Writer Elaine Dimopoulos attributes the books’ appeal to being deep inside the protagonist’s head.
Publishers, stores embracing trend
By Meredith Goldstein
Employees at the Brookline Booksmith kept getting the same questions, over and over.
‘‘Where’s ‘Twilight’? ’’ Or ‘‘Where are the Stephenie Meyer books?’’
The staff response: ‘‘Young adult books are in back.’’
Staff members noticed that, curiously, most of the inquiring customers were not young adults at all. Many were middle aged. And that led to a revelation: Young adult books are no longer for that audience alone – and, as a result, sales are often outpacing grown-up bestsellers, sometimes by millions.
The Booksmith now keeps its best-selling young adult titles in the front of the store, displayed prominently on tables among the adult bestsellers and new releases.
It all began with the “Twilight’’ series, which has the first of its two final movie installments, “The Twilight Saga: Breaking Dawn – Part 1,’’ hitting movie theaters this weekend. The book ignited a publishing industry trend that continues to see adults purchasing books written for teens.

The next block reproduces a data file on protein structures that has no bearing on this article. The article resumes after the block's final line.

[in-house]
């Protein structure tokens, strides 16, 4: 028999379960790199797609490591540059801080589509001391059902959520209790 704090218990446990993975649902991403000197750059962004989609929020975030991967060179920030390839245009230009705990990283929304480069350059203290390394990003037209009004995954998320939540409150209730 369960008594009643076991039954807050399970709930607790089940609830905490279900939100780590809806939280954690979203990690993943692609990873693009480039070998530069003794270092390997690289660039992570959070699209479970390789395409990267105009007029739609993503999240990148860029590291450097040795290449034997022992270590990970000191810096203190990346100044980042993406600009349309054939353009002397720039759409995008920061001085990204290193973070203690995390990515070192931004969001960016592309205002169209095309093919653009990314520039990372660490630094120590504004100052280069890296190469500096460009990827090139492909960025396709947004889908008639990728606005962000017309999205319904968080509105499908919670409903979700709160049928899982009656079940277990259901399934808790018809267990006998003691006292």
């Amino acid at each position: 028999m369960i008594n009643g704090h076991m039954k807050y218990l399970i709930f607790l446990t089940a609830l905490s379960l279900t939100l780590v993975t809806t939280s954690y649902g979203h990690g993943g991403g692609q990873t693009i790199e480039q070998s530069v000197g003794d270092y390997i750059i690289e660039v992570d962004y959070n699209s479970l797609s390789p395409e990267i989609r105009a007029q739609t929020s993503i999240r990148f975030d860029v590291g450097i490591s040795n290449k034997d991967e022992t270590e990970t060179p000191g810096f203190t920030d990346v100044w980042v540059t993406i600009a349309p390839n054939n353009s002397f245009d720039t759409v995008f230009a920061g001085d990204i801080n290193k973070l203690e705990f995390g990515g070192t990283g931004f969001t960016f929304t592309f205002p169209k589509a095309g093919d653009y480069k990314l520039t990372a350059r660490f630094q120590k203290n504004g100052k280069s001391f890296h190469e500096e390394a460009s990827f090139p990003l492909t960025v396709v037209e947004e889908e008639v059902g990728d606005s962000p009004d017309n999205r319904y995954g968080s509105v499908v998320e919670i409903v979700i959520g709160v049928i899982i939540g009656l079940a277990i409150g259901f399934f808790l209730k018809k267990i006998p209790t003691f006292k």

The market shift is considerable. An example: Jonathan Franzen’s much-anticipated novel “Freedom’’ has sold more than 600,000 hardcover copies since it was released in August 2010, according to Nielsen BookScan, while Suzanne Collins’s “Mockingjay,’’ the third book in her “Hunger Games’’ trilogy – released that same month and geared to young adults – has sold more than 1.3 million single, hardcover copies to date.
Hardcover copies of books for young adults (known as YA books) are a few dollars less than adult releases, but the huge sales numbers still have the books earning more money at the register. As of last week, all three books in Collins’s “Hunger Games’’ trilogy were on the Amazon Kindle bestseller list. They beat out “The Help’’ and Stieg Larsson’s “The Girl with the Dragon Tattoo.’’
This reader-driven trend has changed the scope and priorities of the publishing industry. Six years after the release of the first “Twilight’’ book, literary agencies have restructured themselves to account for strong young adult sales. Publishers continue to increase the number of YA acquisitions.